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Lollardy or Lollardry was the political and religious movement of the Lollards in late 14th century and early 15th century England. Its demands were primarily for reform of the Catholic Church. It taught that piety was a requirement for a priest to be a "true" priest or to perform the sacraments, and that a pious layman had power to perform those same rites, believing that religious power and authority came through piety and not through the Church hierarchy. It taught the concept of the "Church of the Saved", meaning that Christ's true Church was the community of the faithful, which overlapped with but was not the same as the official Church of Rome. It taught a form of predestination. It advocated apostolic poverty and taxation of Church properties. It also denied transubstantiation in favor of consubstantiation.

The origins of Lollardy can be found in the teachings of John Wyclif, a prominent theologian at the University of Oxford beginning in the 1350s.

While the origin of the term is not known, it has been hypothesized to come from the Latin term lolium {"tares" or "weeds"). If true, this would have been a reference to the Lollard heretics springing up like weeds among the grain as in the Biblical parable.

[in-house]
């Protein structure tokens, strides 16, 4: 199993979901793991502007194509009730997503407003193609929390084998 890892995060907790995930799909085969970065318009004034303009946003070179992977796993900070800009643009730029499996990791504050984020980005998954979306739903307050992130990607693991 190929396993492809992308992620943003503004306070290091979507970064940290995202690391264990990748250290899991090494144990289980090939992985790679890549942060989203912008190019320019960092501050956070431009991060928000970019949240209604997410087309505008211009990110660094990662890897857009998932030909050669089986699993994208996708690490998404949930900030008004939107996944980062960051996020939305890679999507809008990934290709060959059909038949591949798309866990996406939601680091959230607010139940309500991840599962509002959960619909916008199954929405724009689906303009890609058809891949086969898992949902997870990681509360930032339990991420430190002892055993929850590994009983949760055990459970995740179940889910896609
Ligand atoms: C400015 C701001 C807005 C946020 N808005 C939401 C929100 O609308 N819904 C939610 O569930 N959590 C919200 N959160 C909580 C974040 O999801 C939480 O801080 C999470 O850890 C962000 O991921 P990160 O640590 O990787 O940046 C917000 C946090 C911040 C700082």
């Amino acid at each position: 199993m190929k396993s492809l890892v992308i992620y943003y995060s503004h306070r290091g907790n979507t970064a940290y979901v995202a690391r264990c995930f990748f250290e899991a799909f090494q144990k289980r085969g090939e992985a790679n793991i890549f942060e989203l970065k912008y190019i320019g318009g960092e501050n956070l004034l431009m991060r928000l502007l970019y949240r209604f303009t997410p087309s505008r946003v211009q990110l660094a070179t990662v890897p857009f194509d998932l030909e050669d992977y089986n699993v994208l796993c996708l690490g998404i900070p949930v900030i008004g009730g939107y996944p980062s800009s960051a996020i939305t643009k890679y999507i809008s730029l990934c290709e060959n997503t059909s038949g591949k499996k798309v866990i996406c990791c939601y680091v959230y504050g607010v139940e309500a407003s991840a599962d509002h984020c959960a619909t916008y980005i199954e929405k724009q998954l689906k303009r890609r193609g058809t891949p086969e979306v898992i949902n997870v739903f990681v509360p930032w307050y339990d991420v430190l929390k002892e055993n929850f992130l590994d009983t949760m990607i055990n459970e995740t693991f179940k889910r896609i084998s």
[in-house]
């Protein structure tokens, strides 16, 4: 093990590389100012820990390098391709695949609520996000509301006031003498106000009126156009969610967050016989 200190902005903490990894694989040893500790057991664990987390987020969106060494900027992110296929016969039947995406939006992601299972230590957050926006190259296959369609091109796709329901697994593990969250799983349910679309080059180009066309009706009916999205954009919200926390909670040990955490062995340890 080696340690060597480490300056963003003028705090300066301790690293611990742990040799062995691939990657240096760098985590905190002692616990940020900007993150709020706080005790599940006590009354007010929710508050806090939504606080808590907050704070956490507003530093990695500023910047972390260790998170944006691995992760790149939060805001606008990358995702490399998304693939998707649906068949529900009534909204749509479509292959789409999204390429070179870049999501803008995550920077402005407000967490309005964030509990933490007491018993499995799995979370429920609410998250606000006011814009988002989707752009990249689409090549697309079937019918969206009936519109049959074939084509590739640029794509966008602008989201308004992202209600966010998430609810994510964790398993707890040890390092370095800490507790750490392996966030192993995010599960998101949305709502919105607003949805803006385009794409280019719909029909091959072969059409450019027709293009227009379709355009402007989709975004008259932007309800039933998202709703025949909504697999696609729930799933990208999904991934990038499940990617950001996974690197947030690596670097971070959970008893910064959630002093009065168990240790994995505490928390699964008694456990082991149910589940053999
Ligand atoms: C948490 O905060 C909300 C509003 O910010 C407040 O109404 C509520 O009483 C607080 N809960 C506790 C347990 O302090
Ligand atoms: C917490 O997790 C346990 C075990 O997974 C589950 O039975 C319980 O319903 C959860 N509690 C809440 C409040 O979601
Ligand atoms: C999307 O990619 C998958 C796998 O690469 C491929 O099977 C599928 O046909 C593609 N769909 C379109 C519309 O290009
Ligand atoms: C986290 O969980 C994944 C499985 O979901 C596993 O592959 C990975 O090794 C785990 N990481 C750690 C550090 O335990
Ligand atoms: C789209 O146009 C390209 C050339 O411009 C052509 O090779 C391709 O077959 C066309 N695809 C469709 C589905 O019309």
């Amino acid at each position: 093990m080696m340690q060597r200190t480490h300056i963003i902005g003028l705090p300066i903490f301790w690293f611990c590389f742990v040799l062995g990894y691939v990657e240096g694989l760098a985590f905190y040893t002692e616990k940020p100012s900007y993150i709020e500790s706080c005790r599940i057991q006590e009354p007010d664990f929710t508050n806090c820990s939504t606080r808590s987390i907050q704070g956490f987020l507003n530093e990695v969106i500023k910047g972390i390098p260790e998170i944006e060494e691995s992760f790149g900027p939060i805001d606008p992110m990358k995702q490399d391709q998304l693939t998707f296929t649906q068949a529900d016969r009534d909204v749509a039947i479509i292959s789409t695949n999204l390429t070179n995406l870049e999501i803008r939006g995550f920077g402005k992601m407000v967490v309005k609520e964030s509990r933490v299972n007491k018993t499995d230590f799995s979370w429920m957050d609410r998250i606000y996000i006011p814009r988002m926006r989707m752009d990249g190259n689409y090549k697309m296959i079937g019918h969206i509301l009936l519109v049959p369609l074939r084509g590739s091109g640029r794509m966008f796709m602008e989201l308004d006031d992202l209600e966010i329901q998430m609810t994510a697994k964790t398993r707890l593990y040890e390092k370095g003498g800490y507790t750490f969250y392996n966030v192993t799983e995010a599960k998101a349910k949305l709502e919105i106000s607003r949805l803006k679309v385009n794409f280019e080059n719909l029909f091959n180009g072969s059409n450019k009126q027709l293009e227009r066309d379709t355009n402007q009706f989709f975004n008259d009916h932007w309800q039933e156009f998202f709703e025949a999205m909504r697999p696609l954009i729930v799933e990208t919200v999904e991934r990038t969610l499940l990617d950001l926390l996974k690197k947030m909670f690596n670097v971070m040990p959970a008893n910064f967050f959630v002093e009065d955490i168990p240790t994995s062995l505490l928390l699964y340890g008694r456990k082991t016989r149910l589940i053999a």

Lollardy was initially supported by John of Gaunt, who gave it some protection and legitimacy. Oxford defended its academic freedom, which also gave some protection to the academics who supported it within that institution. However, as the movement developed and became increasingly hostile to hierarchical power and authority, the secular powers began to see it as a threat to their own prerogatives as well as those of the Church. What small measure of protection the Lollards had evaporated. This change in policy was also affected by the removal of John of Gaunt from the scene, when he left England in pursuit of the throne of Castile, which he claimed through his second wife.

Lollardy was strongly resisted by both the religious and secular authorities. Among those opposing it was Thomas Arundel, Archbishop of Canterbury.

It was finally stamped out completely in the early 15th century after more extreme measures were taken by the Church and State. The most notable of these measures was the burning at the stake of John Badby, a layman and artisan who refused to renounce his Lollard views. His was the first execution of a layman in England for the crime of heresy. Other martyrs for the Lollard cause include Thomas Harding[?] who died at White Hill, Chesham, in 1532.

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